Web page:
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04 July 2023

RACGP welcomes rural medical student boost

The Royal Australian College of General Practitioners (RACGP) has welcomed the Albanese Government’s rural medical student boost.

It comes following the Government announcing that universities can now apply for additional Commonwealth supported places (CSPs) for rural trained medical students, as well as capital funding for new regional training facilities. The Government will provide $114.2 million over four years to deliver 80 new medical CSPs a year from 2024.

RACGP Rural Chair Associate Professor Michael Clements backed the announcement.

“This is a boost for rural healthcare,” he said.

“As the college that represents four out of five rural GPs, the most of any organisation in Australia, the RACGP welcomes this investment. This initiative, aimed at attracting more doctors to train and practice in rural and regional Australia, will hopefully have a significant impact on improving access to essential health and medical services for people in rural and remote communities.

“The RACGP has long been calling for government to facilitate more regional and rural placements for medical school students to encourage future doctors to live and work outside of major cities. At the end of the day, you can’t be what you can’t see. We need more future doctors not only studying in the bush but having a positive experience immersing themselves in a rural community. Only then can we hope to break the magnetic bind that cities have our future workforce. 

“One study, which looked at more than 2,000 University of Queensland medical students who completed a six-week placement in a smaller rural community in their third year, found that 106 students chose to extend their rural placement. Not only that, the students who also did two years of training in regional areas were seven times more likely to choose to work outside of a major city. So, we know what works, and I hope these new Commonwealth supported places enhance the number of future doctors taking up a career outside of a major city.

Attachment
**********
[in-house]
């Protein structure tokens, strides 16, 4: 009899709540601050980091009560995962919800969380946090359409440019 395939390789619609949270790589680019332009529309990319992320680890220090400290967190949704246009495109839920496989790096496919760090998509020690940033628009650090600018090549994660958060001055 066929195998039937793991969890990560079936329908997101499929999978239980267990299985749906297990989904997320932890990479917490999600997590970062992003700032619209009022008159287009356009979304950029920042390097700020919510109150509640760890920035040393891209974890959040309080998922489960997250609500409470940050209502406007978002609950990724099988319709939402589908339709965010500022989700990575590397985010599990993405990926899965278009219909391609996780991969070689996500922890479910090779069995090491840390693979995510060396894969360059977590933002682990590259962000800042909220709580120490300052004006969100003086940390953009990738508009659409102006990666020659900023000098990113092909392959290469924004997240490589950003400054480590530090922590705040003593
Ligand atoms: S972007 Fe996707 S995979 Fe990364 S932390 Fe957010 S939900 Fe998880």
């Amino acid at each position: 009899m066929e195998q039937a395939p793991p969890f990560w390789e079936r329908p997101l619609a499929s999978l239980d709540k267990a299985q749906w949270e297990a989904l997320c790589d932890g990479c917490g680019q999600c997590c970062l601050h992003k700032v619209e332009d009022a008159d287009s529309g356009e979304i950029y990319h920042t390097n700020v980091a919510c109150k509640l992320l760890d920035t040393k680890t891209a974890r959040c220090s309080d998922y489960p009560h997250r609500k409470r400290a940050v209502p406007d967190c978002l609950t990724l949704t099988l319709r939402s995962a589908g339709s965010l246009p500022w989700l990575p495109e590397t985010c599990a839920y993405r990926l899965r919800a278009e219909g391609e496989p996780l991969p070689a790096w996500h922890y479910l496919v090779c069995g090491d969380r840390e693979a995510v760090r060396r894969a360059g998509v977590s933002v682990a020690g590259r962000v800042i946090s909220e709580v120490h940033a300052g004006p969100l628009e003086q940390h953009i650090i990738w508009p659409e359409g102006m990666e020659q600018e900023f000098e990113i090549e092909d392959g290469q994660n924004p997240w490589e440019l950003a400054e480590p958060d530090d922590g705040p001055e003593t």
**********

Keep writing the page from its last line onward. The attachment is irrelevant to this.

“The next challenge ahead of us is encouraging them to take up a career in general practice. I think if more medical students had greater exposure to general practice and we were able to improve the portability of entitlements through GP training, we could boost the GP workforce. The College will keep up the fight on that front, because as things stand, we are facing an estimated shortfall of more than 11,000 GPs by 2032 and this problem is particularly pronounced outside of major cities.”

Associate Professor Clements also welcomed the investment in new infrastructure.

“Investing in regional and rural training facilities is just what the doctor ordered,” he said.

“Adequate infrastructure is crucial to support comprehensive medical training and ensure that medical students have access to modern facilities and resources. They deserve nothing but the best. By providing funding for these new facilities, the Government is taking a proactive step in addressing the infrastructure needs of medical schools in regional areas, making them more attractive destinations for medical students and increasing the likelihood of graduates choosing rural practice.

“This announcement is timely, particularly given a recent report found that each person in rural Australia is missing out on nearly $850 a year of healthcare access, which equates to a total annual rural health spending deficit of $6.5 billion. We have a long way to go, and this is a small yet important step forward in bridging the gap and boosting rural healthcare.”


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